Icahn, labor union play the Taj Mahal closure blame game

TAGs: Atlantic City, Carl Icahn, Leonard Postrado, trump taj mahal, unite here

The finger pointing now begins as Billionaire casino investor Carl Icahn blamed officials of Local 54 of the Unite-Here of inciting the soon-to-be unemployed workers of the Taj Mahal to destroy their own jobs by participating in the longest strike by Atlantic City’s main casino workers union, according to Associated Press.

On Wednesday, Taj’s management firm Tropicana Entertainment announced that the Taj Mahal will cease its operations after Labor Day after failing to reach agreement with its striking unionized workforce, claiming that he lost $100 million on the Taj Mahal in more than a year.

Icahn, labor union play the Taj Mahal closure blame game In a letter to the Taj workers, Icahn deflected the blame to Unite Here and claimed that Unite Here has doomed 3,000 jobs after it declined its final offer, which is to restore the employee’s health care, albeit at a lower level than what workers at Atlantic City’s other seven casinos.

The offer was negotiated with union president Bob McDevitt but the latter rejected it knowing that a strike would result, according to Icahn.

“We suggest you ask Local 54 leadership several questions that continue to perplex us:  Why have they incited you, the Union workers at the Taj, to destroy your jobs and your livelihood rather than accept the prior offer that we made at McDevitt’s suggestion,” Icahn said in a letter to the Taj employees that is posted on his website. “Even more perplexing, knowing that this was our best and final offer and that the consequence of rejection could be a strike, which would be tantamount to kicking a sick man when he’s down.”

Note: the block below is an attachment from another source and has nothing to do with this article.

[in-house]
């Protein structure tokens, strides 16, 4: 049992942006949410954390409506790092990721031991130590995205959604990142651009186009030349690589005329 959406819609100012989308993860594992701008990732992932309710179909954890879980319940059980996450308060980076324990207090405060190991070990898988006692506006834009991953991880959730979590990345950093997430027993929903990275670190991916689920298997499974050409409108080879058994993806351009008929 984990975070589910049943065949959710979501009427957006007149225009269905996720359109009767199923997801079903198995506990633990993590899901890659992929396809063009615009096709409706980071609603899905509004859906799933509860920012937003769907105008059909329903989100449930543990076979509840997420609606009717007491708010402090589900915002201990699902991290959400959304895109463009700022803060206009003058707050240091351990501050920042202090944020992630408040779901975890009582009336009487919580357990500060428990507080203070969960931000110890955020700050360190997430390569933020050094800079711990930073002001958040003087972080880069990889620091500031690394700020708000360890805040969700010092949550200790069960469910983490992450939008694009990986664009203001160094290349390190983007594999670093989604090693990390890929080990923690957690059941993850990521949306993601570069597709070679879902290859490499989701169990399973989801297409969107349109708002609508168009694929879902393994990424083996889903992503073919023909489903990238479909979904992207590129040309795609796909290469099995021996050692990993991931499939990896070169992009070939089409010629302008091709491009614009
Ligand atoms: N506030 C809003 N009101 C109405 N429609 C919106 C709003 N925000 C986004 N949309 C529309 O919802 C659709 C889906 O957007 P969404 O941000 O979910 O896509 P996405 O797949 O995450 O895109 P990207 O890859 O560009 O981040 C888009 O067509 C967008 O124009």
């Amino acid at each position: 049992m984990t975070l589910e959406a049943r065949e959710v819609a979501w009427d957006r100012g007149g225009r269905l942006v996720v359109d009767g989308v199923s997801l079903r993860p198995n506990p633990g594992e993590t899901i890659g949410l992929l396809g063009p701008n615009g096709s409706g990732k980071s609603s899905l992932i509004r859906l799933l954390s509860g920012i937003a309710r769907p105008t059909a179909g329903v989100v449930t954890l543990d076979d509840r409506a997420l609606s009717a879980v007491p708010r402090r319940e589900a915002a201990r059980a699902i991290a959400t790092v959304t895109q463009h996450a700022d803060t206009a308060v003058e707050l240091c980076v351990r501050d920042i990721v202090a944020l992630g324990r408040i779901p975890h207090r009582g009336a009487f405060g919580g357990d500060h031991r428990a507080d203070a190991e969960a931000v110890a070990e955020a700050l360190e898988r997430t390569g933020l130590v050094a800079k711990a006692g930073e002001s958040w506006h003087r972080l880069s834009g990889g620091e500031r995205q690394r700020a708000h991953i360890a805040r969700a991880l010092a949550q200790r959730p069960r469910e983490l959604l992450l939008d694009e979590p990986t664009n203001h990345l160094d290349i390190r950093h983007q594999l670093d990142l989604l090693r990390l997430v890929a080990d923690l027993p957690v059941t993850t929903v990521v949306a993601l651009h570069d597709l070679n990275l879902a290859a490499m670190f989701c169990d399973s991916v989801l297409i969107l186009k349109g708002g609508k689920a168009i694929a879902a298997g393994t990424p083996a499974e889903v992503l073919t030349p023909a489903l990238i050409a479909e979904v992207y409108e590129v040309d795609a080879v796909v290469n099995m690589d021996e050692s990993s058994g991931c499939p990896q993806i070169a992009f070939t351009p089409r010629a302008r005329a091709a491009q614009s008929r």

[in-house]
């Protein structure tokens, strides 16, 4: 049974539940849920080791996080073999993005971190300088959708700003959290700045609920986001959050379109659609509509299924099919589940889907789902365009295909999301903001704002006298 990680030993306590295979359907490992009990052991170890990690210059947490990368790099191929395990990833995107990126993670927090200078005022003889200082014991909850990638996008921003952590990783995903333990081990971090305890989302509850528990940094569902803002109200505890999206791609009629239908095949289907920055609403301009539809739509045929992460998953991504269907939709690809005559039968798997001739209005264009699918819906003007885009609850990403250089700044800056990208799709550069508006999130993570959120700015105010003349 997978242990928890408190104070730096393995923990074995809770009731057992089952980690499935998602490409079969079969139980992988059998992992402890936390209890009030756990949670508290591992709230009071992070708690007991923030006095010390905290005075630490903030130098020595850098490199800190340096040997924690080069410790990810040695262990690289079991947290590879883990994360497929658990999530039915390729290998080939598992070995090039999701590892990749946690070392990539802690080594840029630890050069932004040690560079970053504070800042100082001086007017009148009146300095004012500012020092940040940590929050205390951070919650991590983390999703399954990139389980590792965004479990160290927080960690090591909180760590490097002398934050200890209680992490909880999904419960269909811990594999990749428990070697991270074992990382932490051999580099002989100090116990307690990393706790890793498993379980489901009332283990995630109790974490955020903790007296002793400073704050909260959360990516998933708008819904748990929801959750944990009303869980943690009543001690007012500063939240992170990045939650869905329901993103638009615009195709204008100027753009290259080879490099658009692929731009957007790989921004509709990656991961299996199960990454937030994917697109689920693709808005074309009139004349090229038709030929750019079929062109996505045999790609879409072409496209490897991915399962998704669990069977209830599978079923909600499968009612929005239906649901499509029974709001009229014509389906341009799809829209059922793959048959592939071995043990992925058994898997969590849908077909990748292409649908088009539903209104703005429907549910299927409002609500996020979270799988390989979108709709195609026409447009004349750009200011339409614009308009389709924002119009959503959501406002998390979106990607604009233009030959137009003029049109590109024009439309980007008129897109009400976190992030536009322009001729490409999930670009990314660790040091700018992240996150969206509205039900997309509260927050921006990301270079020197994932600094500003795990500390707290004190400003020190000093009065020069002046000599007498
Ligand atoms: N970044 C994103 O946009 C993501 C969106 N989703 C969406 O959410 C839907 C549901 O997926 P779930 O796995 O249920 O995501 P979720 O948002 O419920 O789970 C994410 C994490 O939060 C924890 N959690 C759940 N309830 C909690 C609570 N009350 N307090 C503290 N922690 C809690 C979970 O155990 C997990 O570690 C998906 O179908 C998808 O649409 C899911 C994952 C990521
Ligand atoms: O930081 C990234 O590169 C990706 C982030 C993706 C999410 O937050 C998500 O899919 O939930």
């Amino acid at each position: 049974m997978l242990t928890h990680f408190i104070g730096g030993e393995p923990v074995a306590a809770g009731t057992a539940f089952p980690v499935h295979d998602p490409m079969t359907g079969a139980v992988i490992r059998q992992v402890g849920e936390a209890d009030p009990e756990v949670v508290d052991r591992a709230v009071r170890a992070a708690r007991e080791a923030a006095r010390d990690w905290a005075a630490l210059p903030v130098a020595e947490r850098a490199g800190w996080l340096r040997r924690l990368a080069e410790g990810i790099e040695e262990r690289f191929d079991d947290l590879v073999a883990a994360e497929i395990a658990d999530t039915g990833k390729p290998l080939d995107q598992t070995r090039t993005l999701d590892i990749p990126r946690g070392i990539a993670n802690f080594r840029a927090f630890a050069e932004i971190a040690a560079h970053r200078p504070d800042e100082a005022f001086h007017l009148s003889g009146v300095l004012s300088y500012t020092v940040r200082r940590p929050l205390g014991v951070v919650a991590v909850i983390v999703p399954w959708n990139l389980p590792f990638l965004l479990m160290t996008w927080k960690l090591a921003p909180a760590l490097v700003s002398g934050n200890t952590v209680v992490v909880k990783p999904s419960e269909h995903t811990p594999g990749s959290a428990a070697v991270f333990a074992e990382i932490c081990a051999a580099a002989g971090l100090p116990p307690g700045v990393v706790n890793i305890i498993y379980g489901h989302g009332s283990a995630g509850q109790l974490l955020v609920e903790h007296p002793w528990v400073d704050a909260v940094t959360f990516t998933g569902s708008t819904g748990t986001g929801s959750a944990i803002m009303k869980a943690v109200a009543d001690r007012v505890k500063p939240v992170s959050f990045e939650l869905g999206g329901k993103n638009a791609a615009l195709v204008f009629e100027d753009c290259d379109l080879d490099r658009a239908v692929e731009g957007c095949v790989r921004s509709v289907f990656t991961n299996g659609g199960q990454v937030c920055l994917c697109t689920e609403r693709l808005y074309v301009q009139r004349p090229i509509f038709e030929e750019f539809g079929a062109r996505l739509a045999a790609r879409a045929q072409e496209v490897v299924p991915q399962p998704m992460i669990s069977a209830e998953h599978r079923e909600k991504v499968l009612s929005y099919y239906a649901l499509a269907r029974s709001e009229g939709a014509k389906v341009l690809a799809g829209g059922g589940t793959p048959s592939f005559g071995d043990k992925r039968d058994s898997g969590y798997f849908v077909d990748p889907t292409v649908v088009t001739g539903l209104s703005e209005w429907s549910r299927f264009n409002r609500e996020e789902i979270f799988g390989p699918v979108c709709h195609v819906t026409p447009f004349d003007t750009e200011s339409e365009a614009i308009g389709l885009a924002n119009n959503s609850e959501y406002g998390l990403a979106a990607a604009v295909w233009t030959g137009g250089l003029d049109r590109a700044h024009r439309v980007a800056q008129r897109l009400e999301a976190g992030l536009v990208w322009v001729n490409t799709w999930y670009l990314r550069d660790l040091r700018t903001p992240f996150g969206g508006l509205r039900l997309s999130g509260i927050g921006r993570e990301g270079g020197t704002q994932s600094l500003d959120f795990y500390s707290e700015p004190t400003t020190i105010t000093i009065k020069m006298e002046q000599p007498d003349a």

Icahn pointed out that he is not foolish to “burn tens of millions of dollars when there is no hope.”

“It is one thing to fund losses when a path to profitability exists,” he wrote in Thursday’s letter. “The strike has been the latest and final nail.”

The Billionaire also clarified that his company wasn’t involved with the Taj management and ownership that put the casino into bankruptcy. But for McDevitt, the blood is still on Icahn’s hands as the businessman sucked the casino dry as its main lender before and during its most recent stay in bankruptcy.

“Carl Icahn has taken hundreds of millions of dollars out of Atlantic City over the past several years,” he said. “He told the workers they were the most important asset of the property. Now, rather than negotiate with those same workers, he has decided he would rather close down. It has been nothing but the usual my-way-or-the-highway from Carl Icahn. That’s not trying to reach an agreement; that’s punishing working people for standing up to injustice.”


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